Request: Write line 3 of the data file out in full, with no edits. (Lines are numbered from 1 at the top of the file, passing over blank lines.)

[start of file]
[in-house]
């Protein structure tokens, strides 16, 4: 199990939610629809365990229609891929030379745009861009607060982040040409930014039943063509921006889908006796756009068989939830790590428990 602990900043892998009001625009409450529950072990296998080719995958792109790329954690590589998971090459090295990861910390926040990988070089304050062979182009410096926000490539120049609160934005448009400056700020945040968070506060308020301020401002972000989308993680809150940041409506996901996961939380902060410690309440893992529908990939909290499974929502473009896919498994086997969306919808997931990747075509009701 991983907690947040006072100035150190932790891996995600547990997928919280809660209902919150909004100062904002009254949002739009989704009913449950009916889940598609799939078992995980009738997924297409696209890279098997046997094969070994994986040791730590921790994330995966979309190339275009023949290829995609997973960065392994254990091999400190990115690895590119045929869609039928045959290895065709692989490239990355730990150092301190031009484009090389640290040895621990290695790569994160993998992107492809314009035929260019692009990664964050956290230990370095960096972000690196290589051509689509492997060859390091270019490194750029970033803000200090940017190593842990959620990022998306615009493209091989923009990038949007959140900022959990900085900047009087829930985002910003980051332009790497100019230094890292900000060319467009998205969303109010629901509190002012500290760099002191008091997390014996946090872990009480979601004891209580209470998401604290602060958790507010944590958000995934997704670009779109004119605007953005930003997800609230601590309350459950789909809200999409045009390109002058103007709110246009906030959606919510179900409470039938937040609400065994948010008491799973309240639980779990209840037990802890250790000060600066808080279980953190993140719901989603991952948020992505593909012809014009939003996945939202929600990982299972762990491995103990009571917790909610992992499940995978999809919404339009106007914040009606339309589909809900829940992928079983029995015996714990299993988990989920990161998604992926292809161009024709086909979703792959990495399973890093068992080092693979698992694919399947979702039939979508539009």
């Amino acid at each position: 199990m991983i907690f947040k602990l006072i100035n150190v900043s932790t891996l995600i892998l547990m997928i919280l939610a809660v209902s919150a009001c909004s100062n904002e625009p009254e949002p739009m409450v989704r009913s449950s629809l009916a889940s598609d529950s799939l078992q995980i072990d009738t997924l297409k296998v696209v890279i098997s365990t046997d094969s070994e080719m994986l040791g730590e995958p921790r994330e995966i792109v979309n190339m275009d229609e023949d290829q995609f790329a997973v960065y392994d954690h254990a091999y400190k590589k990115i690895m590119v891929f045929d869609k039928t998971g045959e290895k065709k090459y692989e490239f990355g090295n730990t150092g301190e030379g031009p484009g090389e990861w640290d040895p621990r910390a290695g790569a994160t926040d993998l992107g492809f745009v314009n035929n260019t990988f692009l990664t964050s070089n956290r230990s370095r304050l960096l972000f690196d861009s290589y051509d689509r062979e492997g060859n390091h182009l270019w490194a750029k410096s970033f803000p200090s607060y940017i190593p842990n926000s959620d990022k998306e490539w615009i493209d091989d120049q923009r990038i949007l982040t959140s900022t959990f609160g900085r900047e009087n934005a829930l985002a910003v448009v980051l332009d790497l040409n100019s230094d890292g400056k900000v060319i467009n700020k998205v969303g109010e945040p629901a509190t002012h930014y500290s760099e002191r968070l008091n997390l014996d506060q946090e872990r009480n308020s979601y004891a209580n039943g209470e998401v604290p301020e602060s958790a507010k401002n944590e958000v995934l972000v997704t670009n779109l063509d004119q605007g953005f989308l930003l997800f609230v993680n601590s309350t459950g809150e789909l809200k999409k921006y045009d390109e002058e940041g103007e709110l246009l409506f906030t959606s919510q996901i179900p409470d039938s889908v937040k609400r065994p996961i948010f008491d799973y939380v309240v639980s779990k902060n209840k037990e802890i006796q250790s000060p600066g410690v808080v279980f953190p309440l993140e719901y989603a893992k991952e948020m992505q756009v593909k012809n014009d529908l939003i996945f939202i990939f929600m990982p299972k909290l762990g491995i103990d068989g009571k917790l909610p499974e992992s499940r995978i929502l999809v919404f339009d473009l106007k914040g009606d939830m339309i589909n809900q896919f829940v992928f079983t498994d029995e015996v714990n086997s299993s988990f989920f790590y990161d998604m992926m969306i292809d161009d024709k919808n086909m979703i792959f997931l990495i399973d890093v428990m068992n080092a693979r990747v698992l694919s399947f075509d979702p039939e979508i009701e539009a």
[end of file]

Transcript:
């Amino acid at each position: 199990m991983i907690f947040k602990l006072i100035n150190v900043s932790t891996l995600i892998l547990m997928i919280l939610a809660v209902s919150a009001c909004s100062n904002e625009p009254e949002p739009m409450v989704r009913s449950s629809l009916a889940s598609d529950s799939l078992q995980i072990d009738t997924l297409k296998v696209v890279i098997s365990t046997d094969s070994e080719m994986l040791g730590e995958p921790r994330e995966i792109v979309n190339m275009d229609e023949d290829q995609f790329a997973v960065y392994d954690h254990a091999y400190k590589k990115i690895m590119v891929f045929d869609k039928t998971g045959e290895k065709k090459y692989e490239f990355g090295n730990t150092g301190e030379g031009p484009g090389e990861w640290d040895p621990r910390a290695g790569a994160t926040d993998l992107g492809f745009v314009n035929n260019t990988f692009l990664t964050s070089n956290r230990s370095r304050l960096l972000f690196d861009s290589y051509d689509r062979e492997g060859n390091h182009l270019w490194a750029k410096s970033f803000p200090s607060y940017i190593p842990n926000s959620d990022k998306e490539w615009i493209d091989d120049q923009r990038i949007l982040t959140s900022t959990f609160g900085r900047e009087n934005a829930l985002a910003v448009v980051l332009d790497l040409n100019s230094d890292g400056k900000v060319i467009n700020k998205v969303g109010e945040p629901a509190t002012h930014y500290s760099e002191r968070l008091n997390l014996d506060q946090e872990r009480n308020s979601y004891a209580n039943g209470e998401v604290p301020e602060s958790a507010k401002n944590e958000v995934l972000v997704t670009n779109l063509d004119q605007g953005f989308l930003l997800f609230v993680n601590s309350t459950g809150e789909l809200k999409k921006y045009d390109e002058e940041g103007e709110l246009l409506f906030t959606s919510q996901i179900p409470d039938s889908v937040k609400r065994p996961i948010f008491d799973y939380v309240v639980s779990k902060n209840k037990e802890i006796q250790s000060p600066g410690v808080v279980f953190p309440l993140e719901y989603a893992k991952e948020m992505q756009v593909k012809n014009d529908l939003i996945f939202i990939f929600m990982p299972k909290l762990g491995i103990d068989g009571k917790l909610p499974e992992s499940r995978i929502l999809v919404f339009d473009l106007k914040g009606d939830m339309i589909n809900q896919f829940v992928f079983t498994d029995e015996v714990n086997s299993s988990f989920f790590y990161d998604m992926m969306i292809d161009d024709k919808n086909m979703i792959f997931l990495i399973d890093v428990m068992n080092a693979r990747v698992l694919s399947f075509d979702p039939e979508i009701e539009a």